'From the British Raj to Monsanto Raj': seeding dissent in Sonora Jha's foreign
Janhavi Mittal (King's College London)
Paper short abstract:
Addressing the concatenating forms of structural and‘slow’ violence that precipitate farmer suicides in Vidarbha, I examine how Sonora Jha’s Foreign strategically negotiates the representational challenge of new figures of subalternity through a performative aesthetics of ‘literary governmentality’.
Paper long abstract:
The advance of biogenetic capitalism presents not just a revisionary challenge to theories of biopolitical governmentalities, but constitutes as Gayatri Spivak, observes, an urgent imperative to rethink the 'new location of subalternity'. Specifically addressing the concatenating forms of 'structural' and 'slow' violence that precipitate farmer suicides in India's GMO cotton belt, I examine how Sonora Jha's novel Foreign strategically negotiates the representational challenge of these new figures of subalternity through a performative aesthetics of what John Marx terms, 'literary governmentality'. Distancing itself from the conventional topos of the dissenting anti-state Indian English novel in India - particularly the polemical novel of postcolonial citizenship and the jaded bureaucratic imagination of 'babu fictions' - I argue that Foreign's critique of 'governmentality from below' marks a strategic aesthetic maneuver in rejecting the neoliberal development narrative and its insidious appropriation of subaltern consciousness. Thus, I demonstrate that the novel marks a rare moment in the history of the Indian novel in English through the mimetic representation of the real time space of Indian political society post liberalisation, by simultaneously interrogating the privilege of dissent along with the transformative potential of the politics spawned by neoliberal governmentalities. Finally, this paper argues that the novel's negotiation of transnational solidarity with the farmers of Vidarbha is hinged on a sociological reflexivity that recognizes its own limitations through a careful interrogation of the uneasy complicity of the muted 'unbound serialities' of global print capitalism with the creative fictionality of the 'bound serialities' of neoliberal governance.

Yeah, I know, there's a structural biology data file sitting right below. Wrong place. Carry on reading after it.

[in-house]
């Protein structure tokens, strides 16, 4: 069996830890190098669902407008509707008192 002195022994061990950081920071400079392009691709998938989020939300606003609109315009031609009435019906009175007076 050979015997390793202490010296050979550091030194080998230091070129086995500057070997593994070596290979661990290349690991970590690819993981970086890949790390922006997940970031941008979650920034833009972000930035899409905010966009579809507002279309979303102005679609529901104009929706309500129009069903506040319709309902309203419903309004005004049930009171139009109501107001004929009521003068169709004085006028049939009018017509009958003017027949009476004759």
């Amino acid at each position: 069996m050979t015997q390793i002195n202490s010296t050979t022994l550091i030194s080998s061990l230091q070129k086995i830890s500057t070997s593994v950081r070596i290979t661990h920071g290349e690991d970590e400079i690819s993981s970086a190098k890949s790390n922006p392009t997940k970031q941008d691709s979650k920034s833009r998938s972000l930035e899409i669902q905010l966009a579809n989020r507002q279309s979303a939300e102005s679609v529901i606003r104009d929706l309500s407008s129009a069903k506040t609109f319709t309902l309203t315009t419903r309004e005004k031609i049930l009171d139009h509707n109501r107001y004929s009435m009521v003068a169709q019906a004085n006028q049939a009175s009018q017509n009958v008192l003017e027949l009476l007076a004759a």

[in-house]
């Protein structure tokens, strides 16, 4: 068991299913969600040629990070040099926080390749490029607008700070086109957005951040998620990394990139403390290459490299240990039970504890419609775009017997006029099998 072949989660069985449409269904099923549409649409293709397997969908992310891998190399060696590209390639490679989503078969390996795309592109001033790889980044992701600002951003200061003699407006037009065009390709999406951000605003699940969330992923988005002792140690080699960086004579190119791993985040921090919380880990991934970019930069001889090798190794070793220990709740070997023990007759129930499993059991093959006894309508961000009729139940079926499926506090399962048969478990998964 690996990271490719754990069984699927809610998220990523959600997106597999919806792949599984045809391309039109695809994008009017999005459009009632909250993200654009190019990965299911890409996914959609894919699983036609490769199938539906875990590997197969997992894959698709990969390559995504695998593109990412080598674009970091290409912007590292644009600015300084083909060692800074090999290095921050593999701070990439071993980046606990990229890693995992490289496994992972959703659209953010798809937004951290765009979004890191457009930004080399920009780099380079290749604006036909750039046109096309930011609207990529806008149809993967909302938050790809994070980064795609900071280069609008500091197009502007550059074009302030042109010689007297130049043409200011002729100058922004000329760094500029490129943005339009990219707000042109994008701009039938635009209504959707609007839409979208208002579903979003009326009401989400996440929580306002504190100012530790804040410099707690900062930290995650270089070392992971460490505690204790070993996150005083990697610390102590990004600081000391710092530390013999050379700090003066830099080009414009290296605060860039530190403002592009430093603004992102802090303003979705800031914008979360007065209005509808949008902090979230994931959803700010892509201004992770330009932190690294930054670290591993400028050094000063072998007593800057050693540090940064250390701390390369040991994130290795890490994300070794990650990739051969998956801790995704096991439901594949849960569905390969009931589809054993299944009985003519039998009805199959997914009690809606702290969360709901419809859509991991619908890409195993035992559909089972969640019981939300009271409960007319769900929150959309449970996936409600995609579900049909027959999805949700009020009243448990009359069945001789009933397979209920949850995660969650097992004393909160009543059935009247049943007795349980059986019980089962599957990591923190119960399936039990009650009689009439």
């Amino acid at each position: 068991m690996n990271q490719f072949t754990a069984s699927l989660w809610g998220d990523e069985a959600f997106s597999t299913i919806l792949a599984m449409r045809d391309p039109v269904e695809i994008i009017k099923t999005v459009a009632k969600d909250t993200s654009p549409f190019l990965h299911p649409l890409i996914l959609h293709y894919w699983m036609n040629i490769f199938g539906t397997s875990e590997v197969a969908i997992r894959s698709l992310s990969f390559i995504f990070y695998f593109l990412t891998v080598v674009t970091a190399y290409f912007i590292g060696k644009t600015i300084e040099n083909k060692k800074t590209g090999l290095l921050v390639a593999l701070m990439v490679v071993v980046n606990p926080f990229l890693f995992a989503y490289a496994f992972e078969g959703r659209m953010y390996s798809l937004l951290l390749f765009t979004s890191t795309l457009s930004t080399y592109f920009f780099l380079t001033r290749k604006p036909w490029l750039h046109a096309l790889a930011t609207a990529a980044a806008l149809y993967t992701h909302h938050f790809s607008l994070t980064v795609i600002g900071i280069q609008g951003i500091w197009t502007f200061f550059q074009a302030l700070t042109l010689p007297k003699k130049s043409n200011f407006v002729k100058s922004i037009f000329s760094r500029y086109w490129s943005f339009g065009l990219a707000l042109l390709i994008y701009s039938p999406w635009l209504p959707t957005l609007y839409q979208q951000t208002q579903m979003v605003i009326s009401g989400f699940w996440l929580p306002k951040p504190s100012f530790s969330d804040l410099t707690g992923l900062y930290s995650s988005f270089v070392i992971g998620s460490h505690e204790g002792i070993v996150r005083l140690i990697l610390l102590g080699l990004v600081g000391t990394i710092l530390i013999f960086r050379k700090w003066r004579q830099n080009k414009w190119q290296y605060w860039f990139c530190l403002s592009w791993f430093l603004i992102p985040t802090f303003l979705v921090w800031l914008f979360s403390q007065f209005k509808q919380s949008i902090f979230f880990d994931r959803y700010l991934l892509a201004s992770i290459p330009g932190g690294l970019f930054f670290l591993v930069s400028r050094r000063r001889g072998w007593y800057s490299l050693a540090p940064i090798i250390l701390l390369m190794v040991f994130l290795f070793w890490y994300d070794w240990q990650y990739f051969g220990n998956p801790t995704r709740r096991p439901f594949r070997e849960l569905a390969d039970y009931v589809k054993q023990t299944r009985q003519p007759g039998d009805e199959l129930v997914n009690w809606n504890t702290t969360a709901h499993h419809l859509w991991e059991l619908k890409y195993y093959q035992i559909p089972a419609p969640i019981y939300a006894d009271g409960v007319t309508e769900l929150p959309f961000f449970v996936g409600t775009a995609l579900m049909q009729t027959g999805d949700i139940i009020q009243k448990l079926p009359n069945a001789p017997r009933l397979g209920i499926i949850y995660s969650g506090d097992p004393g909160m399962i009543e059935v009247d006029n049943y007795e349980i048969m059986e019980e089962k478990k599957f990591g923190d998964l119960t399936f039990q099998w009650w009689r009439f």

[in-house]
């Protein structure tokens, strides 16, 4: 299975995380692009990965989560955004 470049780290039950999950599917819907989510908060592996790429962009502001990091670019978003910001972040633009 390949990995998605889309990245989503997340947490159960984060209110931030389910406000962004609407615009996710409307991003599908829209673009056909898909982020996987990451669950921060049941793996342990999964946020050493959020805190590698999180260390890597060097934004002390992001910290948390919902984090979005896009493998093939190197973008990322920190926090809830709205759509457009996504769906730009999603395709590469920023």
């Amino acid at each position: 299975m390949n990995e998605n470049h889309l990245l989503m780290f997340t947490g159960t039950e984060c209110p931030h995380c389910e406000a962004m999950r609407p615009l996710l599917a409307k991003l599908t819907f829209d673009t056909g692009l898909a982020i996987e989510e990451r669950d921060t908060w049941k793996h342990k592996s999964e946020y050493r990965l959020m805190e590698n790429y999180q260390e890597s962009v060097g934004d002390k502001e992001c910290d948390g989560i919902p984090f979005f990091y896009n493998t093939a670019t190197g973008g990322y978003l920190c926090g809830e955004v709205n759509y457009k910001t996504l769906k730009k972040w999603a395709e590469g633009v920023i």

Arts of the political in contemporary South Asian literature and film